Chicago Bears give non-profit $101K

The Chicago Bears awarded the non-profit Devices 4 the Disabled $101,000 this year.

But that’s not all.

One of the organization’s beneficiaries was given the surprise of a lifetime by tight end Jimmy Graham.

Bryan Epting nearly lost his life when he was struck by a stray bullet on his mom’s birthday.

The aspiring football player was days away from starting college when he was hit in the car with his family in the West Garfield Park neighborhood.

"The neurosurgeon came in and gave me the news, you're most likely not going to walk again, and I was in disbelief," said Epting.

Three years later, Epting is walking.

Every step of his recovery, he’s been assisted by Devices 4 the Disabled.

"We see gunshot victims, in the last year, we've seen COVID patients. We see mothers with children that don't have insurance and can't take care of their children," said Bob Shea, the organization’s co-founder.

Devices 4 the Disabled provides medical equipment, from walkers to wheelchairs, to those who can’t afford it.

"Where does the average middle class family come up with $27,000 for a wheel chair?" said Shea.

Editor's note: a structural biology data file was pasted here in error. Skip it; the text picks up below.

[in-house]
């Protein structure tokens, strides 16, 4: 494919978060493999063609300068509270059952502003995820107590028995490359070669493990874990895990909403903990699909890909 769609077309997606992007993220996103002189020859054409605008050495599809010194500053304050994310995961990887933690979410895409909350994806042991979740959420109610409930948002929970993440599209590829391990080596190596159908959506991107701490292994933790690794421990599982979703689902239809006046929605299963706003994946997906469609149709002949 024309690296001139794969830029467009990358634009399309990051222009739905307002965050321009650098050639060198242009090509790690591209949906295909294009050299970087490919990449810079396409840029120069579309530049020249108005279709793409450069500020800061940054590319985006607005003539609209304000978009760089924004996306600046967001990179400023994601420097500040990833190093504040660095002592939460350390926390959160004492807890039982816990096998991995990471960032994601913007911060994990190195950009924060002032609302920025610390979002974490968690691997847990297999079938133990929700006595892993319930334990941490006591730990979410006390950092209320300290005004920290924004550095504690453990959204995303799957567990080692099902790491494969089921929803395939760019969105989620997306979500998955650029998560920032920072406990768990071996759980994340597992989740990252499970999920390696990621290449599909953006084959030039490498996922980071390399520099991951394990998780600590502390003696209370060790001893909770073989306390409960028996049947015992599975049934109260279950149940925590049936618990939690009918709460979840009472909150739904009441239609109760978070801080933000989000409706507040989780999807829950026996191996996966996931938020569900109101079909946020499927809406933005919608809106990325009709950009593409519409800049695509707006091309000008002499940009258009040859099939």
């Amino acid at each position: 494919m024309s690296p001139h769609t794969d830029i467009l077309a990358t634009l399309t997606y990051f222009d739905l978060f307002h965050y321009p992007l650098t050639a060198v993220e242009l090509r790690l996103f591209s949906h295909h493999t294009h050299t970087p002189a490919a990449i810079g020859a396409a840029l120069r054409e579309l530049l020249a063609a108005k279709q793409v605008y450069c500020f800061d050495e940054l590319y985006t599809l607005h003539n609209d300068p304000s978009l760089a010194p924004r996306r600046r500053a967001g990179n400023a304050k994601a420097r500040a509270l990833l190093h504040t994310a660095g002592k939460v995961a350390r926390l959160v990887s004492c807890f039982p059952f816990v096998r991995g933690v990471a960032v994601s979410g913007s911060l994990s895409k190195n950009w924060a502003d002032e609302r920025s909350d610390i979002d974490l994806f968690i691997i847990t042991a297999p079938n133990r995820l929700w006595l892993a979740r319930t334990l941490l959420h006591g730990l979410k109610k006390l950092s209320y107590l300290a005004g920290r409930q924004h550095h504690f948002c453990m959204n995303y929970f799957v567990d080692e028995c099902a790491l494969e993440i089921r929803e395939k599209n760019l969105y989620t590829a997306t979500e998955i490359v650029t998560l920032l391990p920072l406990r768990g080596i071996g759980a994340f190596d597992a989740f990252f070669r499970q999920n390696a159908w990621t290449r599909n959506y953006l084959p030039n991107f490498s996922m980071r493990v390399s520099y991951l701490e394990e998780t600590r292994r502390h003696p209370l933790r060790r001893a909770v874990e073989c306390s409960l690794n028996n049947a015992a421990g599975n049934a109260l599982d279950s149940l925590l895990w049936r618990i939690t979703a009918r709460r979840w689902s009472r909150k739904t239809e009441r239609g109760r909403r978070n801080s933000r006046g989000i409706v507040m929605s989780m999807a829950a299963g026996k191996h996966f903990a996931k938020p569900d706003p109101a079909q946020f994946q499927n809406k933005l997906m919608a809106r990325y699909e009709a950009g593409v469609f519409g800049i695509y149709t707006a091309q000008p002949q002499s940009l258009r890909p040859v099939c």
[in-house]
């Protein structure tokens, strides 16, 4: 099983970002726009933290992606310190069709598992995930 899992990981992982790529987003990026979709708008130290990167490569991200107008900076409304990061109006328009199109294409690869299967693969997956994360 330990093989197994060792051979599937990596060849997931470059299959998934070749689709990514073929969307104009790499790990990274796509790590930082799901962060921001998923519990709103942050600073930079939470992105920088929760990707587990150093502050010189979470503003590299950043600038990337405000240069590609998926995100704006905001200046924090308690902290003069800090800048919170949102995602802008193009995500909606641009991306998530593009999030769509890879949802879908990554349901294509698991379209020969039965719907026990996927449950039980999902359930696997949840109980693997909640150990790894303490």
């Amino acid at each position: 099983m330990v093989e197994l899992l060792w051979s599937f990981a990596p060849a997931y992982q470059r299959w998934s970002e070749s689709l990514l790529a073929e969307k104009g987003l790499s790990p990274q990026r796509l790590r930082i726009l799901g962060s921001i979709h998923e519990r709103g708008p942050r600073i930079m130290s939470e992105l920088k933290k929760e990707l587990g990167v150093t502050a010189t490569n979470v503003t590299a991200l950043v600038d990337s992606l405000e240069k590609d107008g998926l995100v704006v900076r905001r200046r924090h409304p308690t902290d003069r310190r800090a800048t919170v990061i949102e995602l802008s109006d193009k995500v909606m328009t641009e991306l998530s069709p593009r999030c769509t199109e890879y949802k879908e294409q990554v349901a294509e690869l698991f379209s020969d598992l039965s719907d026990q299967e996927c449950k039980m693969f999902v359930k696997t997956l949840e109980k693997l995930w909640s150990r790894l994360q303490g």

The items are collected from individual donors and charities. They are housed in a Chicago warehouse, until they are needed.

The help allowed Epting to come home from the hospital, which jump started his recovery.

"The bed, a lift to lift me up at the time, a shower chair, a commode, they pretty much donated everything," said Epting.

Shea started the organization after he was diagnosed with a condition that left him paralyzed and on a ventilator.

The medical equipment he used during his recovery was life-changing, he said.

The organization is going to use the grant from the Chicago Bears to refurbish medical equipment.

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